Massachusetts OUI arrests by College Campus police may raise legal defenses that an
experienced Massachusetts OUI attorney could raise in court. Campus police – or public safety officers – are limited by Massachusetts state law from many law enforcement duties of regular city and state police officers, and arrest made outside of these limitations could be defeated in court. The distinction between ordinary officers and campus police officers is critical because, as discussed in the case of Commonwealth v. Smeaton , it can make a difference in the outcome of the case.
College or university police officers are appointed as special State police officers under a Massachusetts statute (G.L. c. 22C, § 63) that grants them the same authority to make arrests as regular police officers for any criminal offense within their jurisdiction. Even though students on campus have fewer rights to privacy because of the college’s interest in keeping the community safe, campus police officers also have less authority to make traffic stops or to question individuals on campus.
One of the first questions to determine if an OUI stop or arrest is legal is whether the campus officer acted within the parameters of his or her jurisdiction. In Commonwealth v. Smeaton, for example, a campus police officer at Smith College observed defendant Smeaton operate his vehicle erratically along a public street that intersects with the campus. The campus officer stopped Smeaton just outside the center of the campus, and later town police officers arrived and placed Smeaton under arrest for several violations – including operating under the influence of alcohol. Smeaton argued that the arrest was not legal because it was outside of the parameters of the college campus. The Supreme Judicial Court held that although the road was a public way that only intersected the campus, it was still within the campus officer’s jurisdiction under the statute.
The Massachusetts statute reads that a campus officer has the full police authority to make arrests for criminal offenses on lands or buildings owned, used, or occupied by the college. The Court in Commonwealth v. Smeaton held that while the road was not privately owned by the college, it was still within the campus officer’s jurisdiction because it is “sufficiently used” under the statute as the only route to access certain facilities and many of the college’s private drives and pathways. These are all areas which campus officers have to exercise special vigilance to ensure that peace and order is maintained among the student body and the college visitors. So in the case of Smeaton, he was legally stopped by the campus officer.
But in an earlier case, the Appeals Court held that a Fitchburg State College police officer was not authorized to pull over a driver because of the driver’s failure to yield at an intersection on campus, and so had no basis for the subsequent arrest. In Commonwealth v. Mullen, Mullen allegedly pulled out of a side road onto an intersection, causing the college police officer to swerve in his cruiser to avoid a collision. The officer pulled over Mullen for failing to yield, and then discovered that Mullen was intoxicated and operating under the influence. Mullen was arrested and charged with a failure to yield (a civil offense), and an OUI.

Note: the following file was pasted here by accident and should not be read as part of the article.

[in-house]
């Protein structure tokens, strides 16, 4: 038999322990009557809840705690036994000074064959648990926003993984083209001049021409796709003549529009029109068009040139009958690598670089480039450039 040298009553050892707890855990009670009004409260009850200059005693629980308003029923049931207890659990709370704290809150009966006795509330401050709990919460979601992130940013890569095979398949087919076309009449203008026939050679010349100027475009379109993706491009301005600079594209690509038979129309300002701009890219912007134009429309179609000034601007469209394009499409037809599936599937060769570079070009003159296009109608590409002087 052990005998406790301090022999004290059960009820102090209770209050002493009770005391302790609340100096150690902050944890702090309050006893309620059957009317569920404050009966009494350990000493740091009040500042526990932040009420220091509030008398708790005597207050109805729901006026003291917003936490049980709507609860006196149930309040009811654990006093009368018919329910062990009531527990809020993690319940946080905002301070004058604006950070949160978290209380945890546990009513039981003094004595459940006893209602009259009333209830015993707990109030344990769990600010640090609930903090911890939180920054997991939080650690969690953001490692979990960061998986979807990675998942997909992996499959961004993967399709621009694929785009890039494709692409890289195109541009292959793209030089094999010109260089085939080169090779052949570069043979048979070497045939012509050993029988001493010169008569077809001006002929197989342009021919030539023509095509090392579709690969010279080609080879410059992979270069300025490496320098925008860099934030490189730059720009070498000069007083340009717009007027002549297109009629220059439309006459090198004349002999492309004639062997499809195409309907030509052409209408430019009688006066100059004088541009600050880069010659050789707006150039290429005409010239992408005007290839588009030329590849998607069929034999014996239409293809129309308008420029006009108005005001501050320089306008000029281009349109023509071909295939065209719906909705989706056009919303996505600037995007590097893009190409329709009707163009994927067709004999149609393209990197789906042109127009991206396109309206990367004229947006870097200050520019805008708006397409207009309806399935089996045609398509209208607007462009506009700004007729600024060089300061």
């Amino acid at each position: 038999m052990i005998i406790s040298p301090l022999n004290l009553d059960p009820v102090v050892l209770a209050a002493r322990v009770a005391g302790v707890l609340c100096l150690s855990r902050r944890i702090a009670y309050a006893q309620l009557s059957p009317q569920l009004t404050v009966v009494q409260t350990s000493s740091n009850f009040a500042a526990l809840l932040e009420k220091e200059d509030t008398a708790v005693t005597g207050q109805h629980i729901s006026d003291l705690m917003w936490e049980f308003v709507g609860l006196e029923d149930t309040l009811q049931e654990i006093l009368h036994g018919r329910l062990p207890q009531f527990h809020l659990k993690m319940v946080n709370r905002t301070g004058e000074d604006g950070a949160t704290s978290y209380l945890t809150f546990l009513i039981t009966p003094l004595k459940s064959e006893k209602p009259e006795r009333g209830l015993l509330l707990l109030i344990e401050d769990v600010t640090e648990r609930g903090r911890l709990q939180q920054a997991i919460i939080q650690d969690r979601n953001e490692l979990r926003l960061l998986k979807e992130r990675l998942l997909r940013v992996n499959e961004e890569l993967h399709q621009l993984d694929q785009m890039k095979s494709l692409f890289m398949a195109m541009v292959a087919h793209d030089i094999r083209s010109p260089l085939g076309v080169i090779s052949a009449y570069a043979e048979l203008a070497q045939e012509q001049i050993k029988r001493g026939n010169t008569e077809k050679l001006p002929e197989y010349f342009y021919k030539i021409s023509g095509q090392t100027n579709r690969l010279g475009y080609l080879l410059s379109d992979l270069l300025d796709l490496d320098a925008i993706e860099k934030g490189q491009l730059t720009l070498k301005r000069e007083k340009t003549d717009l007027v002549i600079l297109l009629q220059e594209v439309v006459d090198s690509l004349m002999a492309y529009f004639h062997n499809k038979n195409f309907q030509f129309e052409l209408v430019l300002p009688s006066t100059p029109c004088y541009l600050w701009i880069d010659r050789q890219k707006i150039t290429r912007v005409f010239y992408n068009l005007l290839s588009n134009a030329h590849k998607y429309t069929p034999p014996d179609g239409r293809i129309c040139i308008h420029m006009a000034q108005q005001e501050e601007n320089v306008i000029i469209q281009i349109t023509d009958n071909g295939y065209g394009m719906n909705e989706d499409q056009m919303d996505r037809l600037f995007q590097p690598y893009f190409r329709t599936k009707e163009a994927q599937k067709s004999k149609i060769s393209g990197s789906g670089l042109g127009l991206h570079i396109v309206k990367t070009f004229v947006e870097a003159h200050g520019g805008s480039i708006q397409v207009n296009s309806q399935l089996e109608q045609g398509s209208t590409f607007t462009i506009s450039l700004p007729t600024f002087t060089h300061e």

The Appeals Court distinguished a campus police officer’s authority from a regular officer’s authority by stating that the Massachusetts law does not grant any authority to campus police officers to stop drivers for civil violations. Section 63 only grants campus officers the authority to make arrests for criminal offenses. Because the campus officer stopped Mullen for failing to yield – a civil infraction – without having any reasonable suspicion that Mullen had committed a criminal offense, the campus officer acted outside his authority. Thus the Court in Commonwealth v. Mullen limited campus police authority strictly to making arrests for criminal offenses.
As explained above, campus police officers are appointed as special officers under a particular state statute that limits the scope of their authority and jurisdiction. Massachusetts OUI attorneys representing individuals arrested by officers appointed under this statute should carefully review the basis and context of the arrest for any statutory violations. If the officer was acting outside his statutory authority, the courts may suppress all evidence which could lead to the dismissal of the case.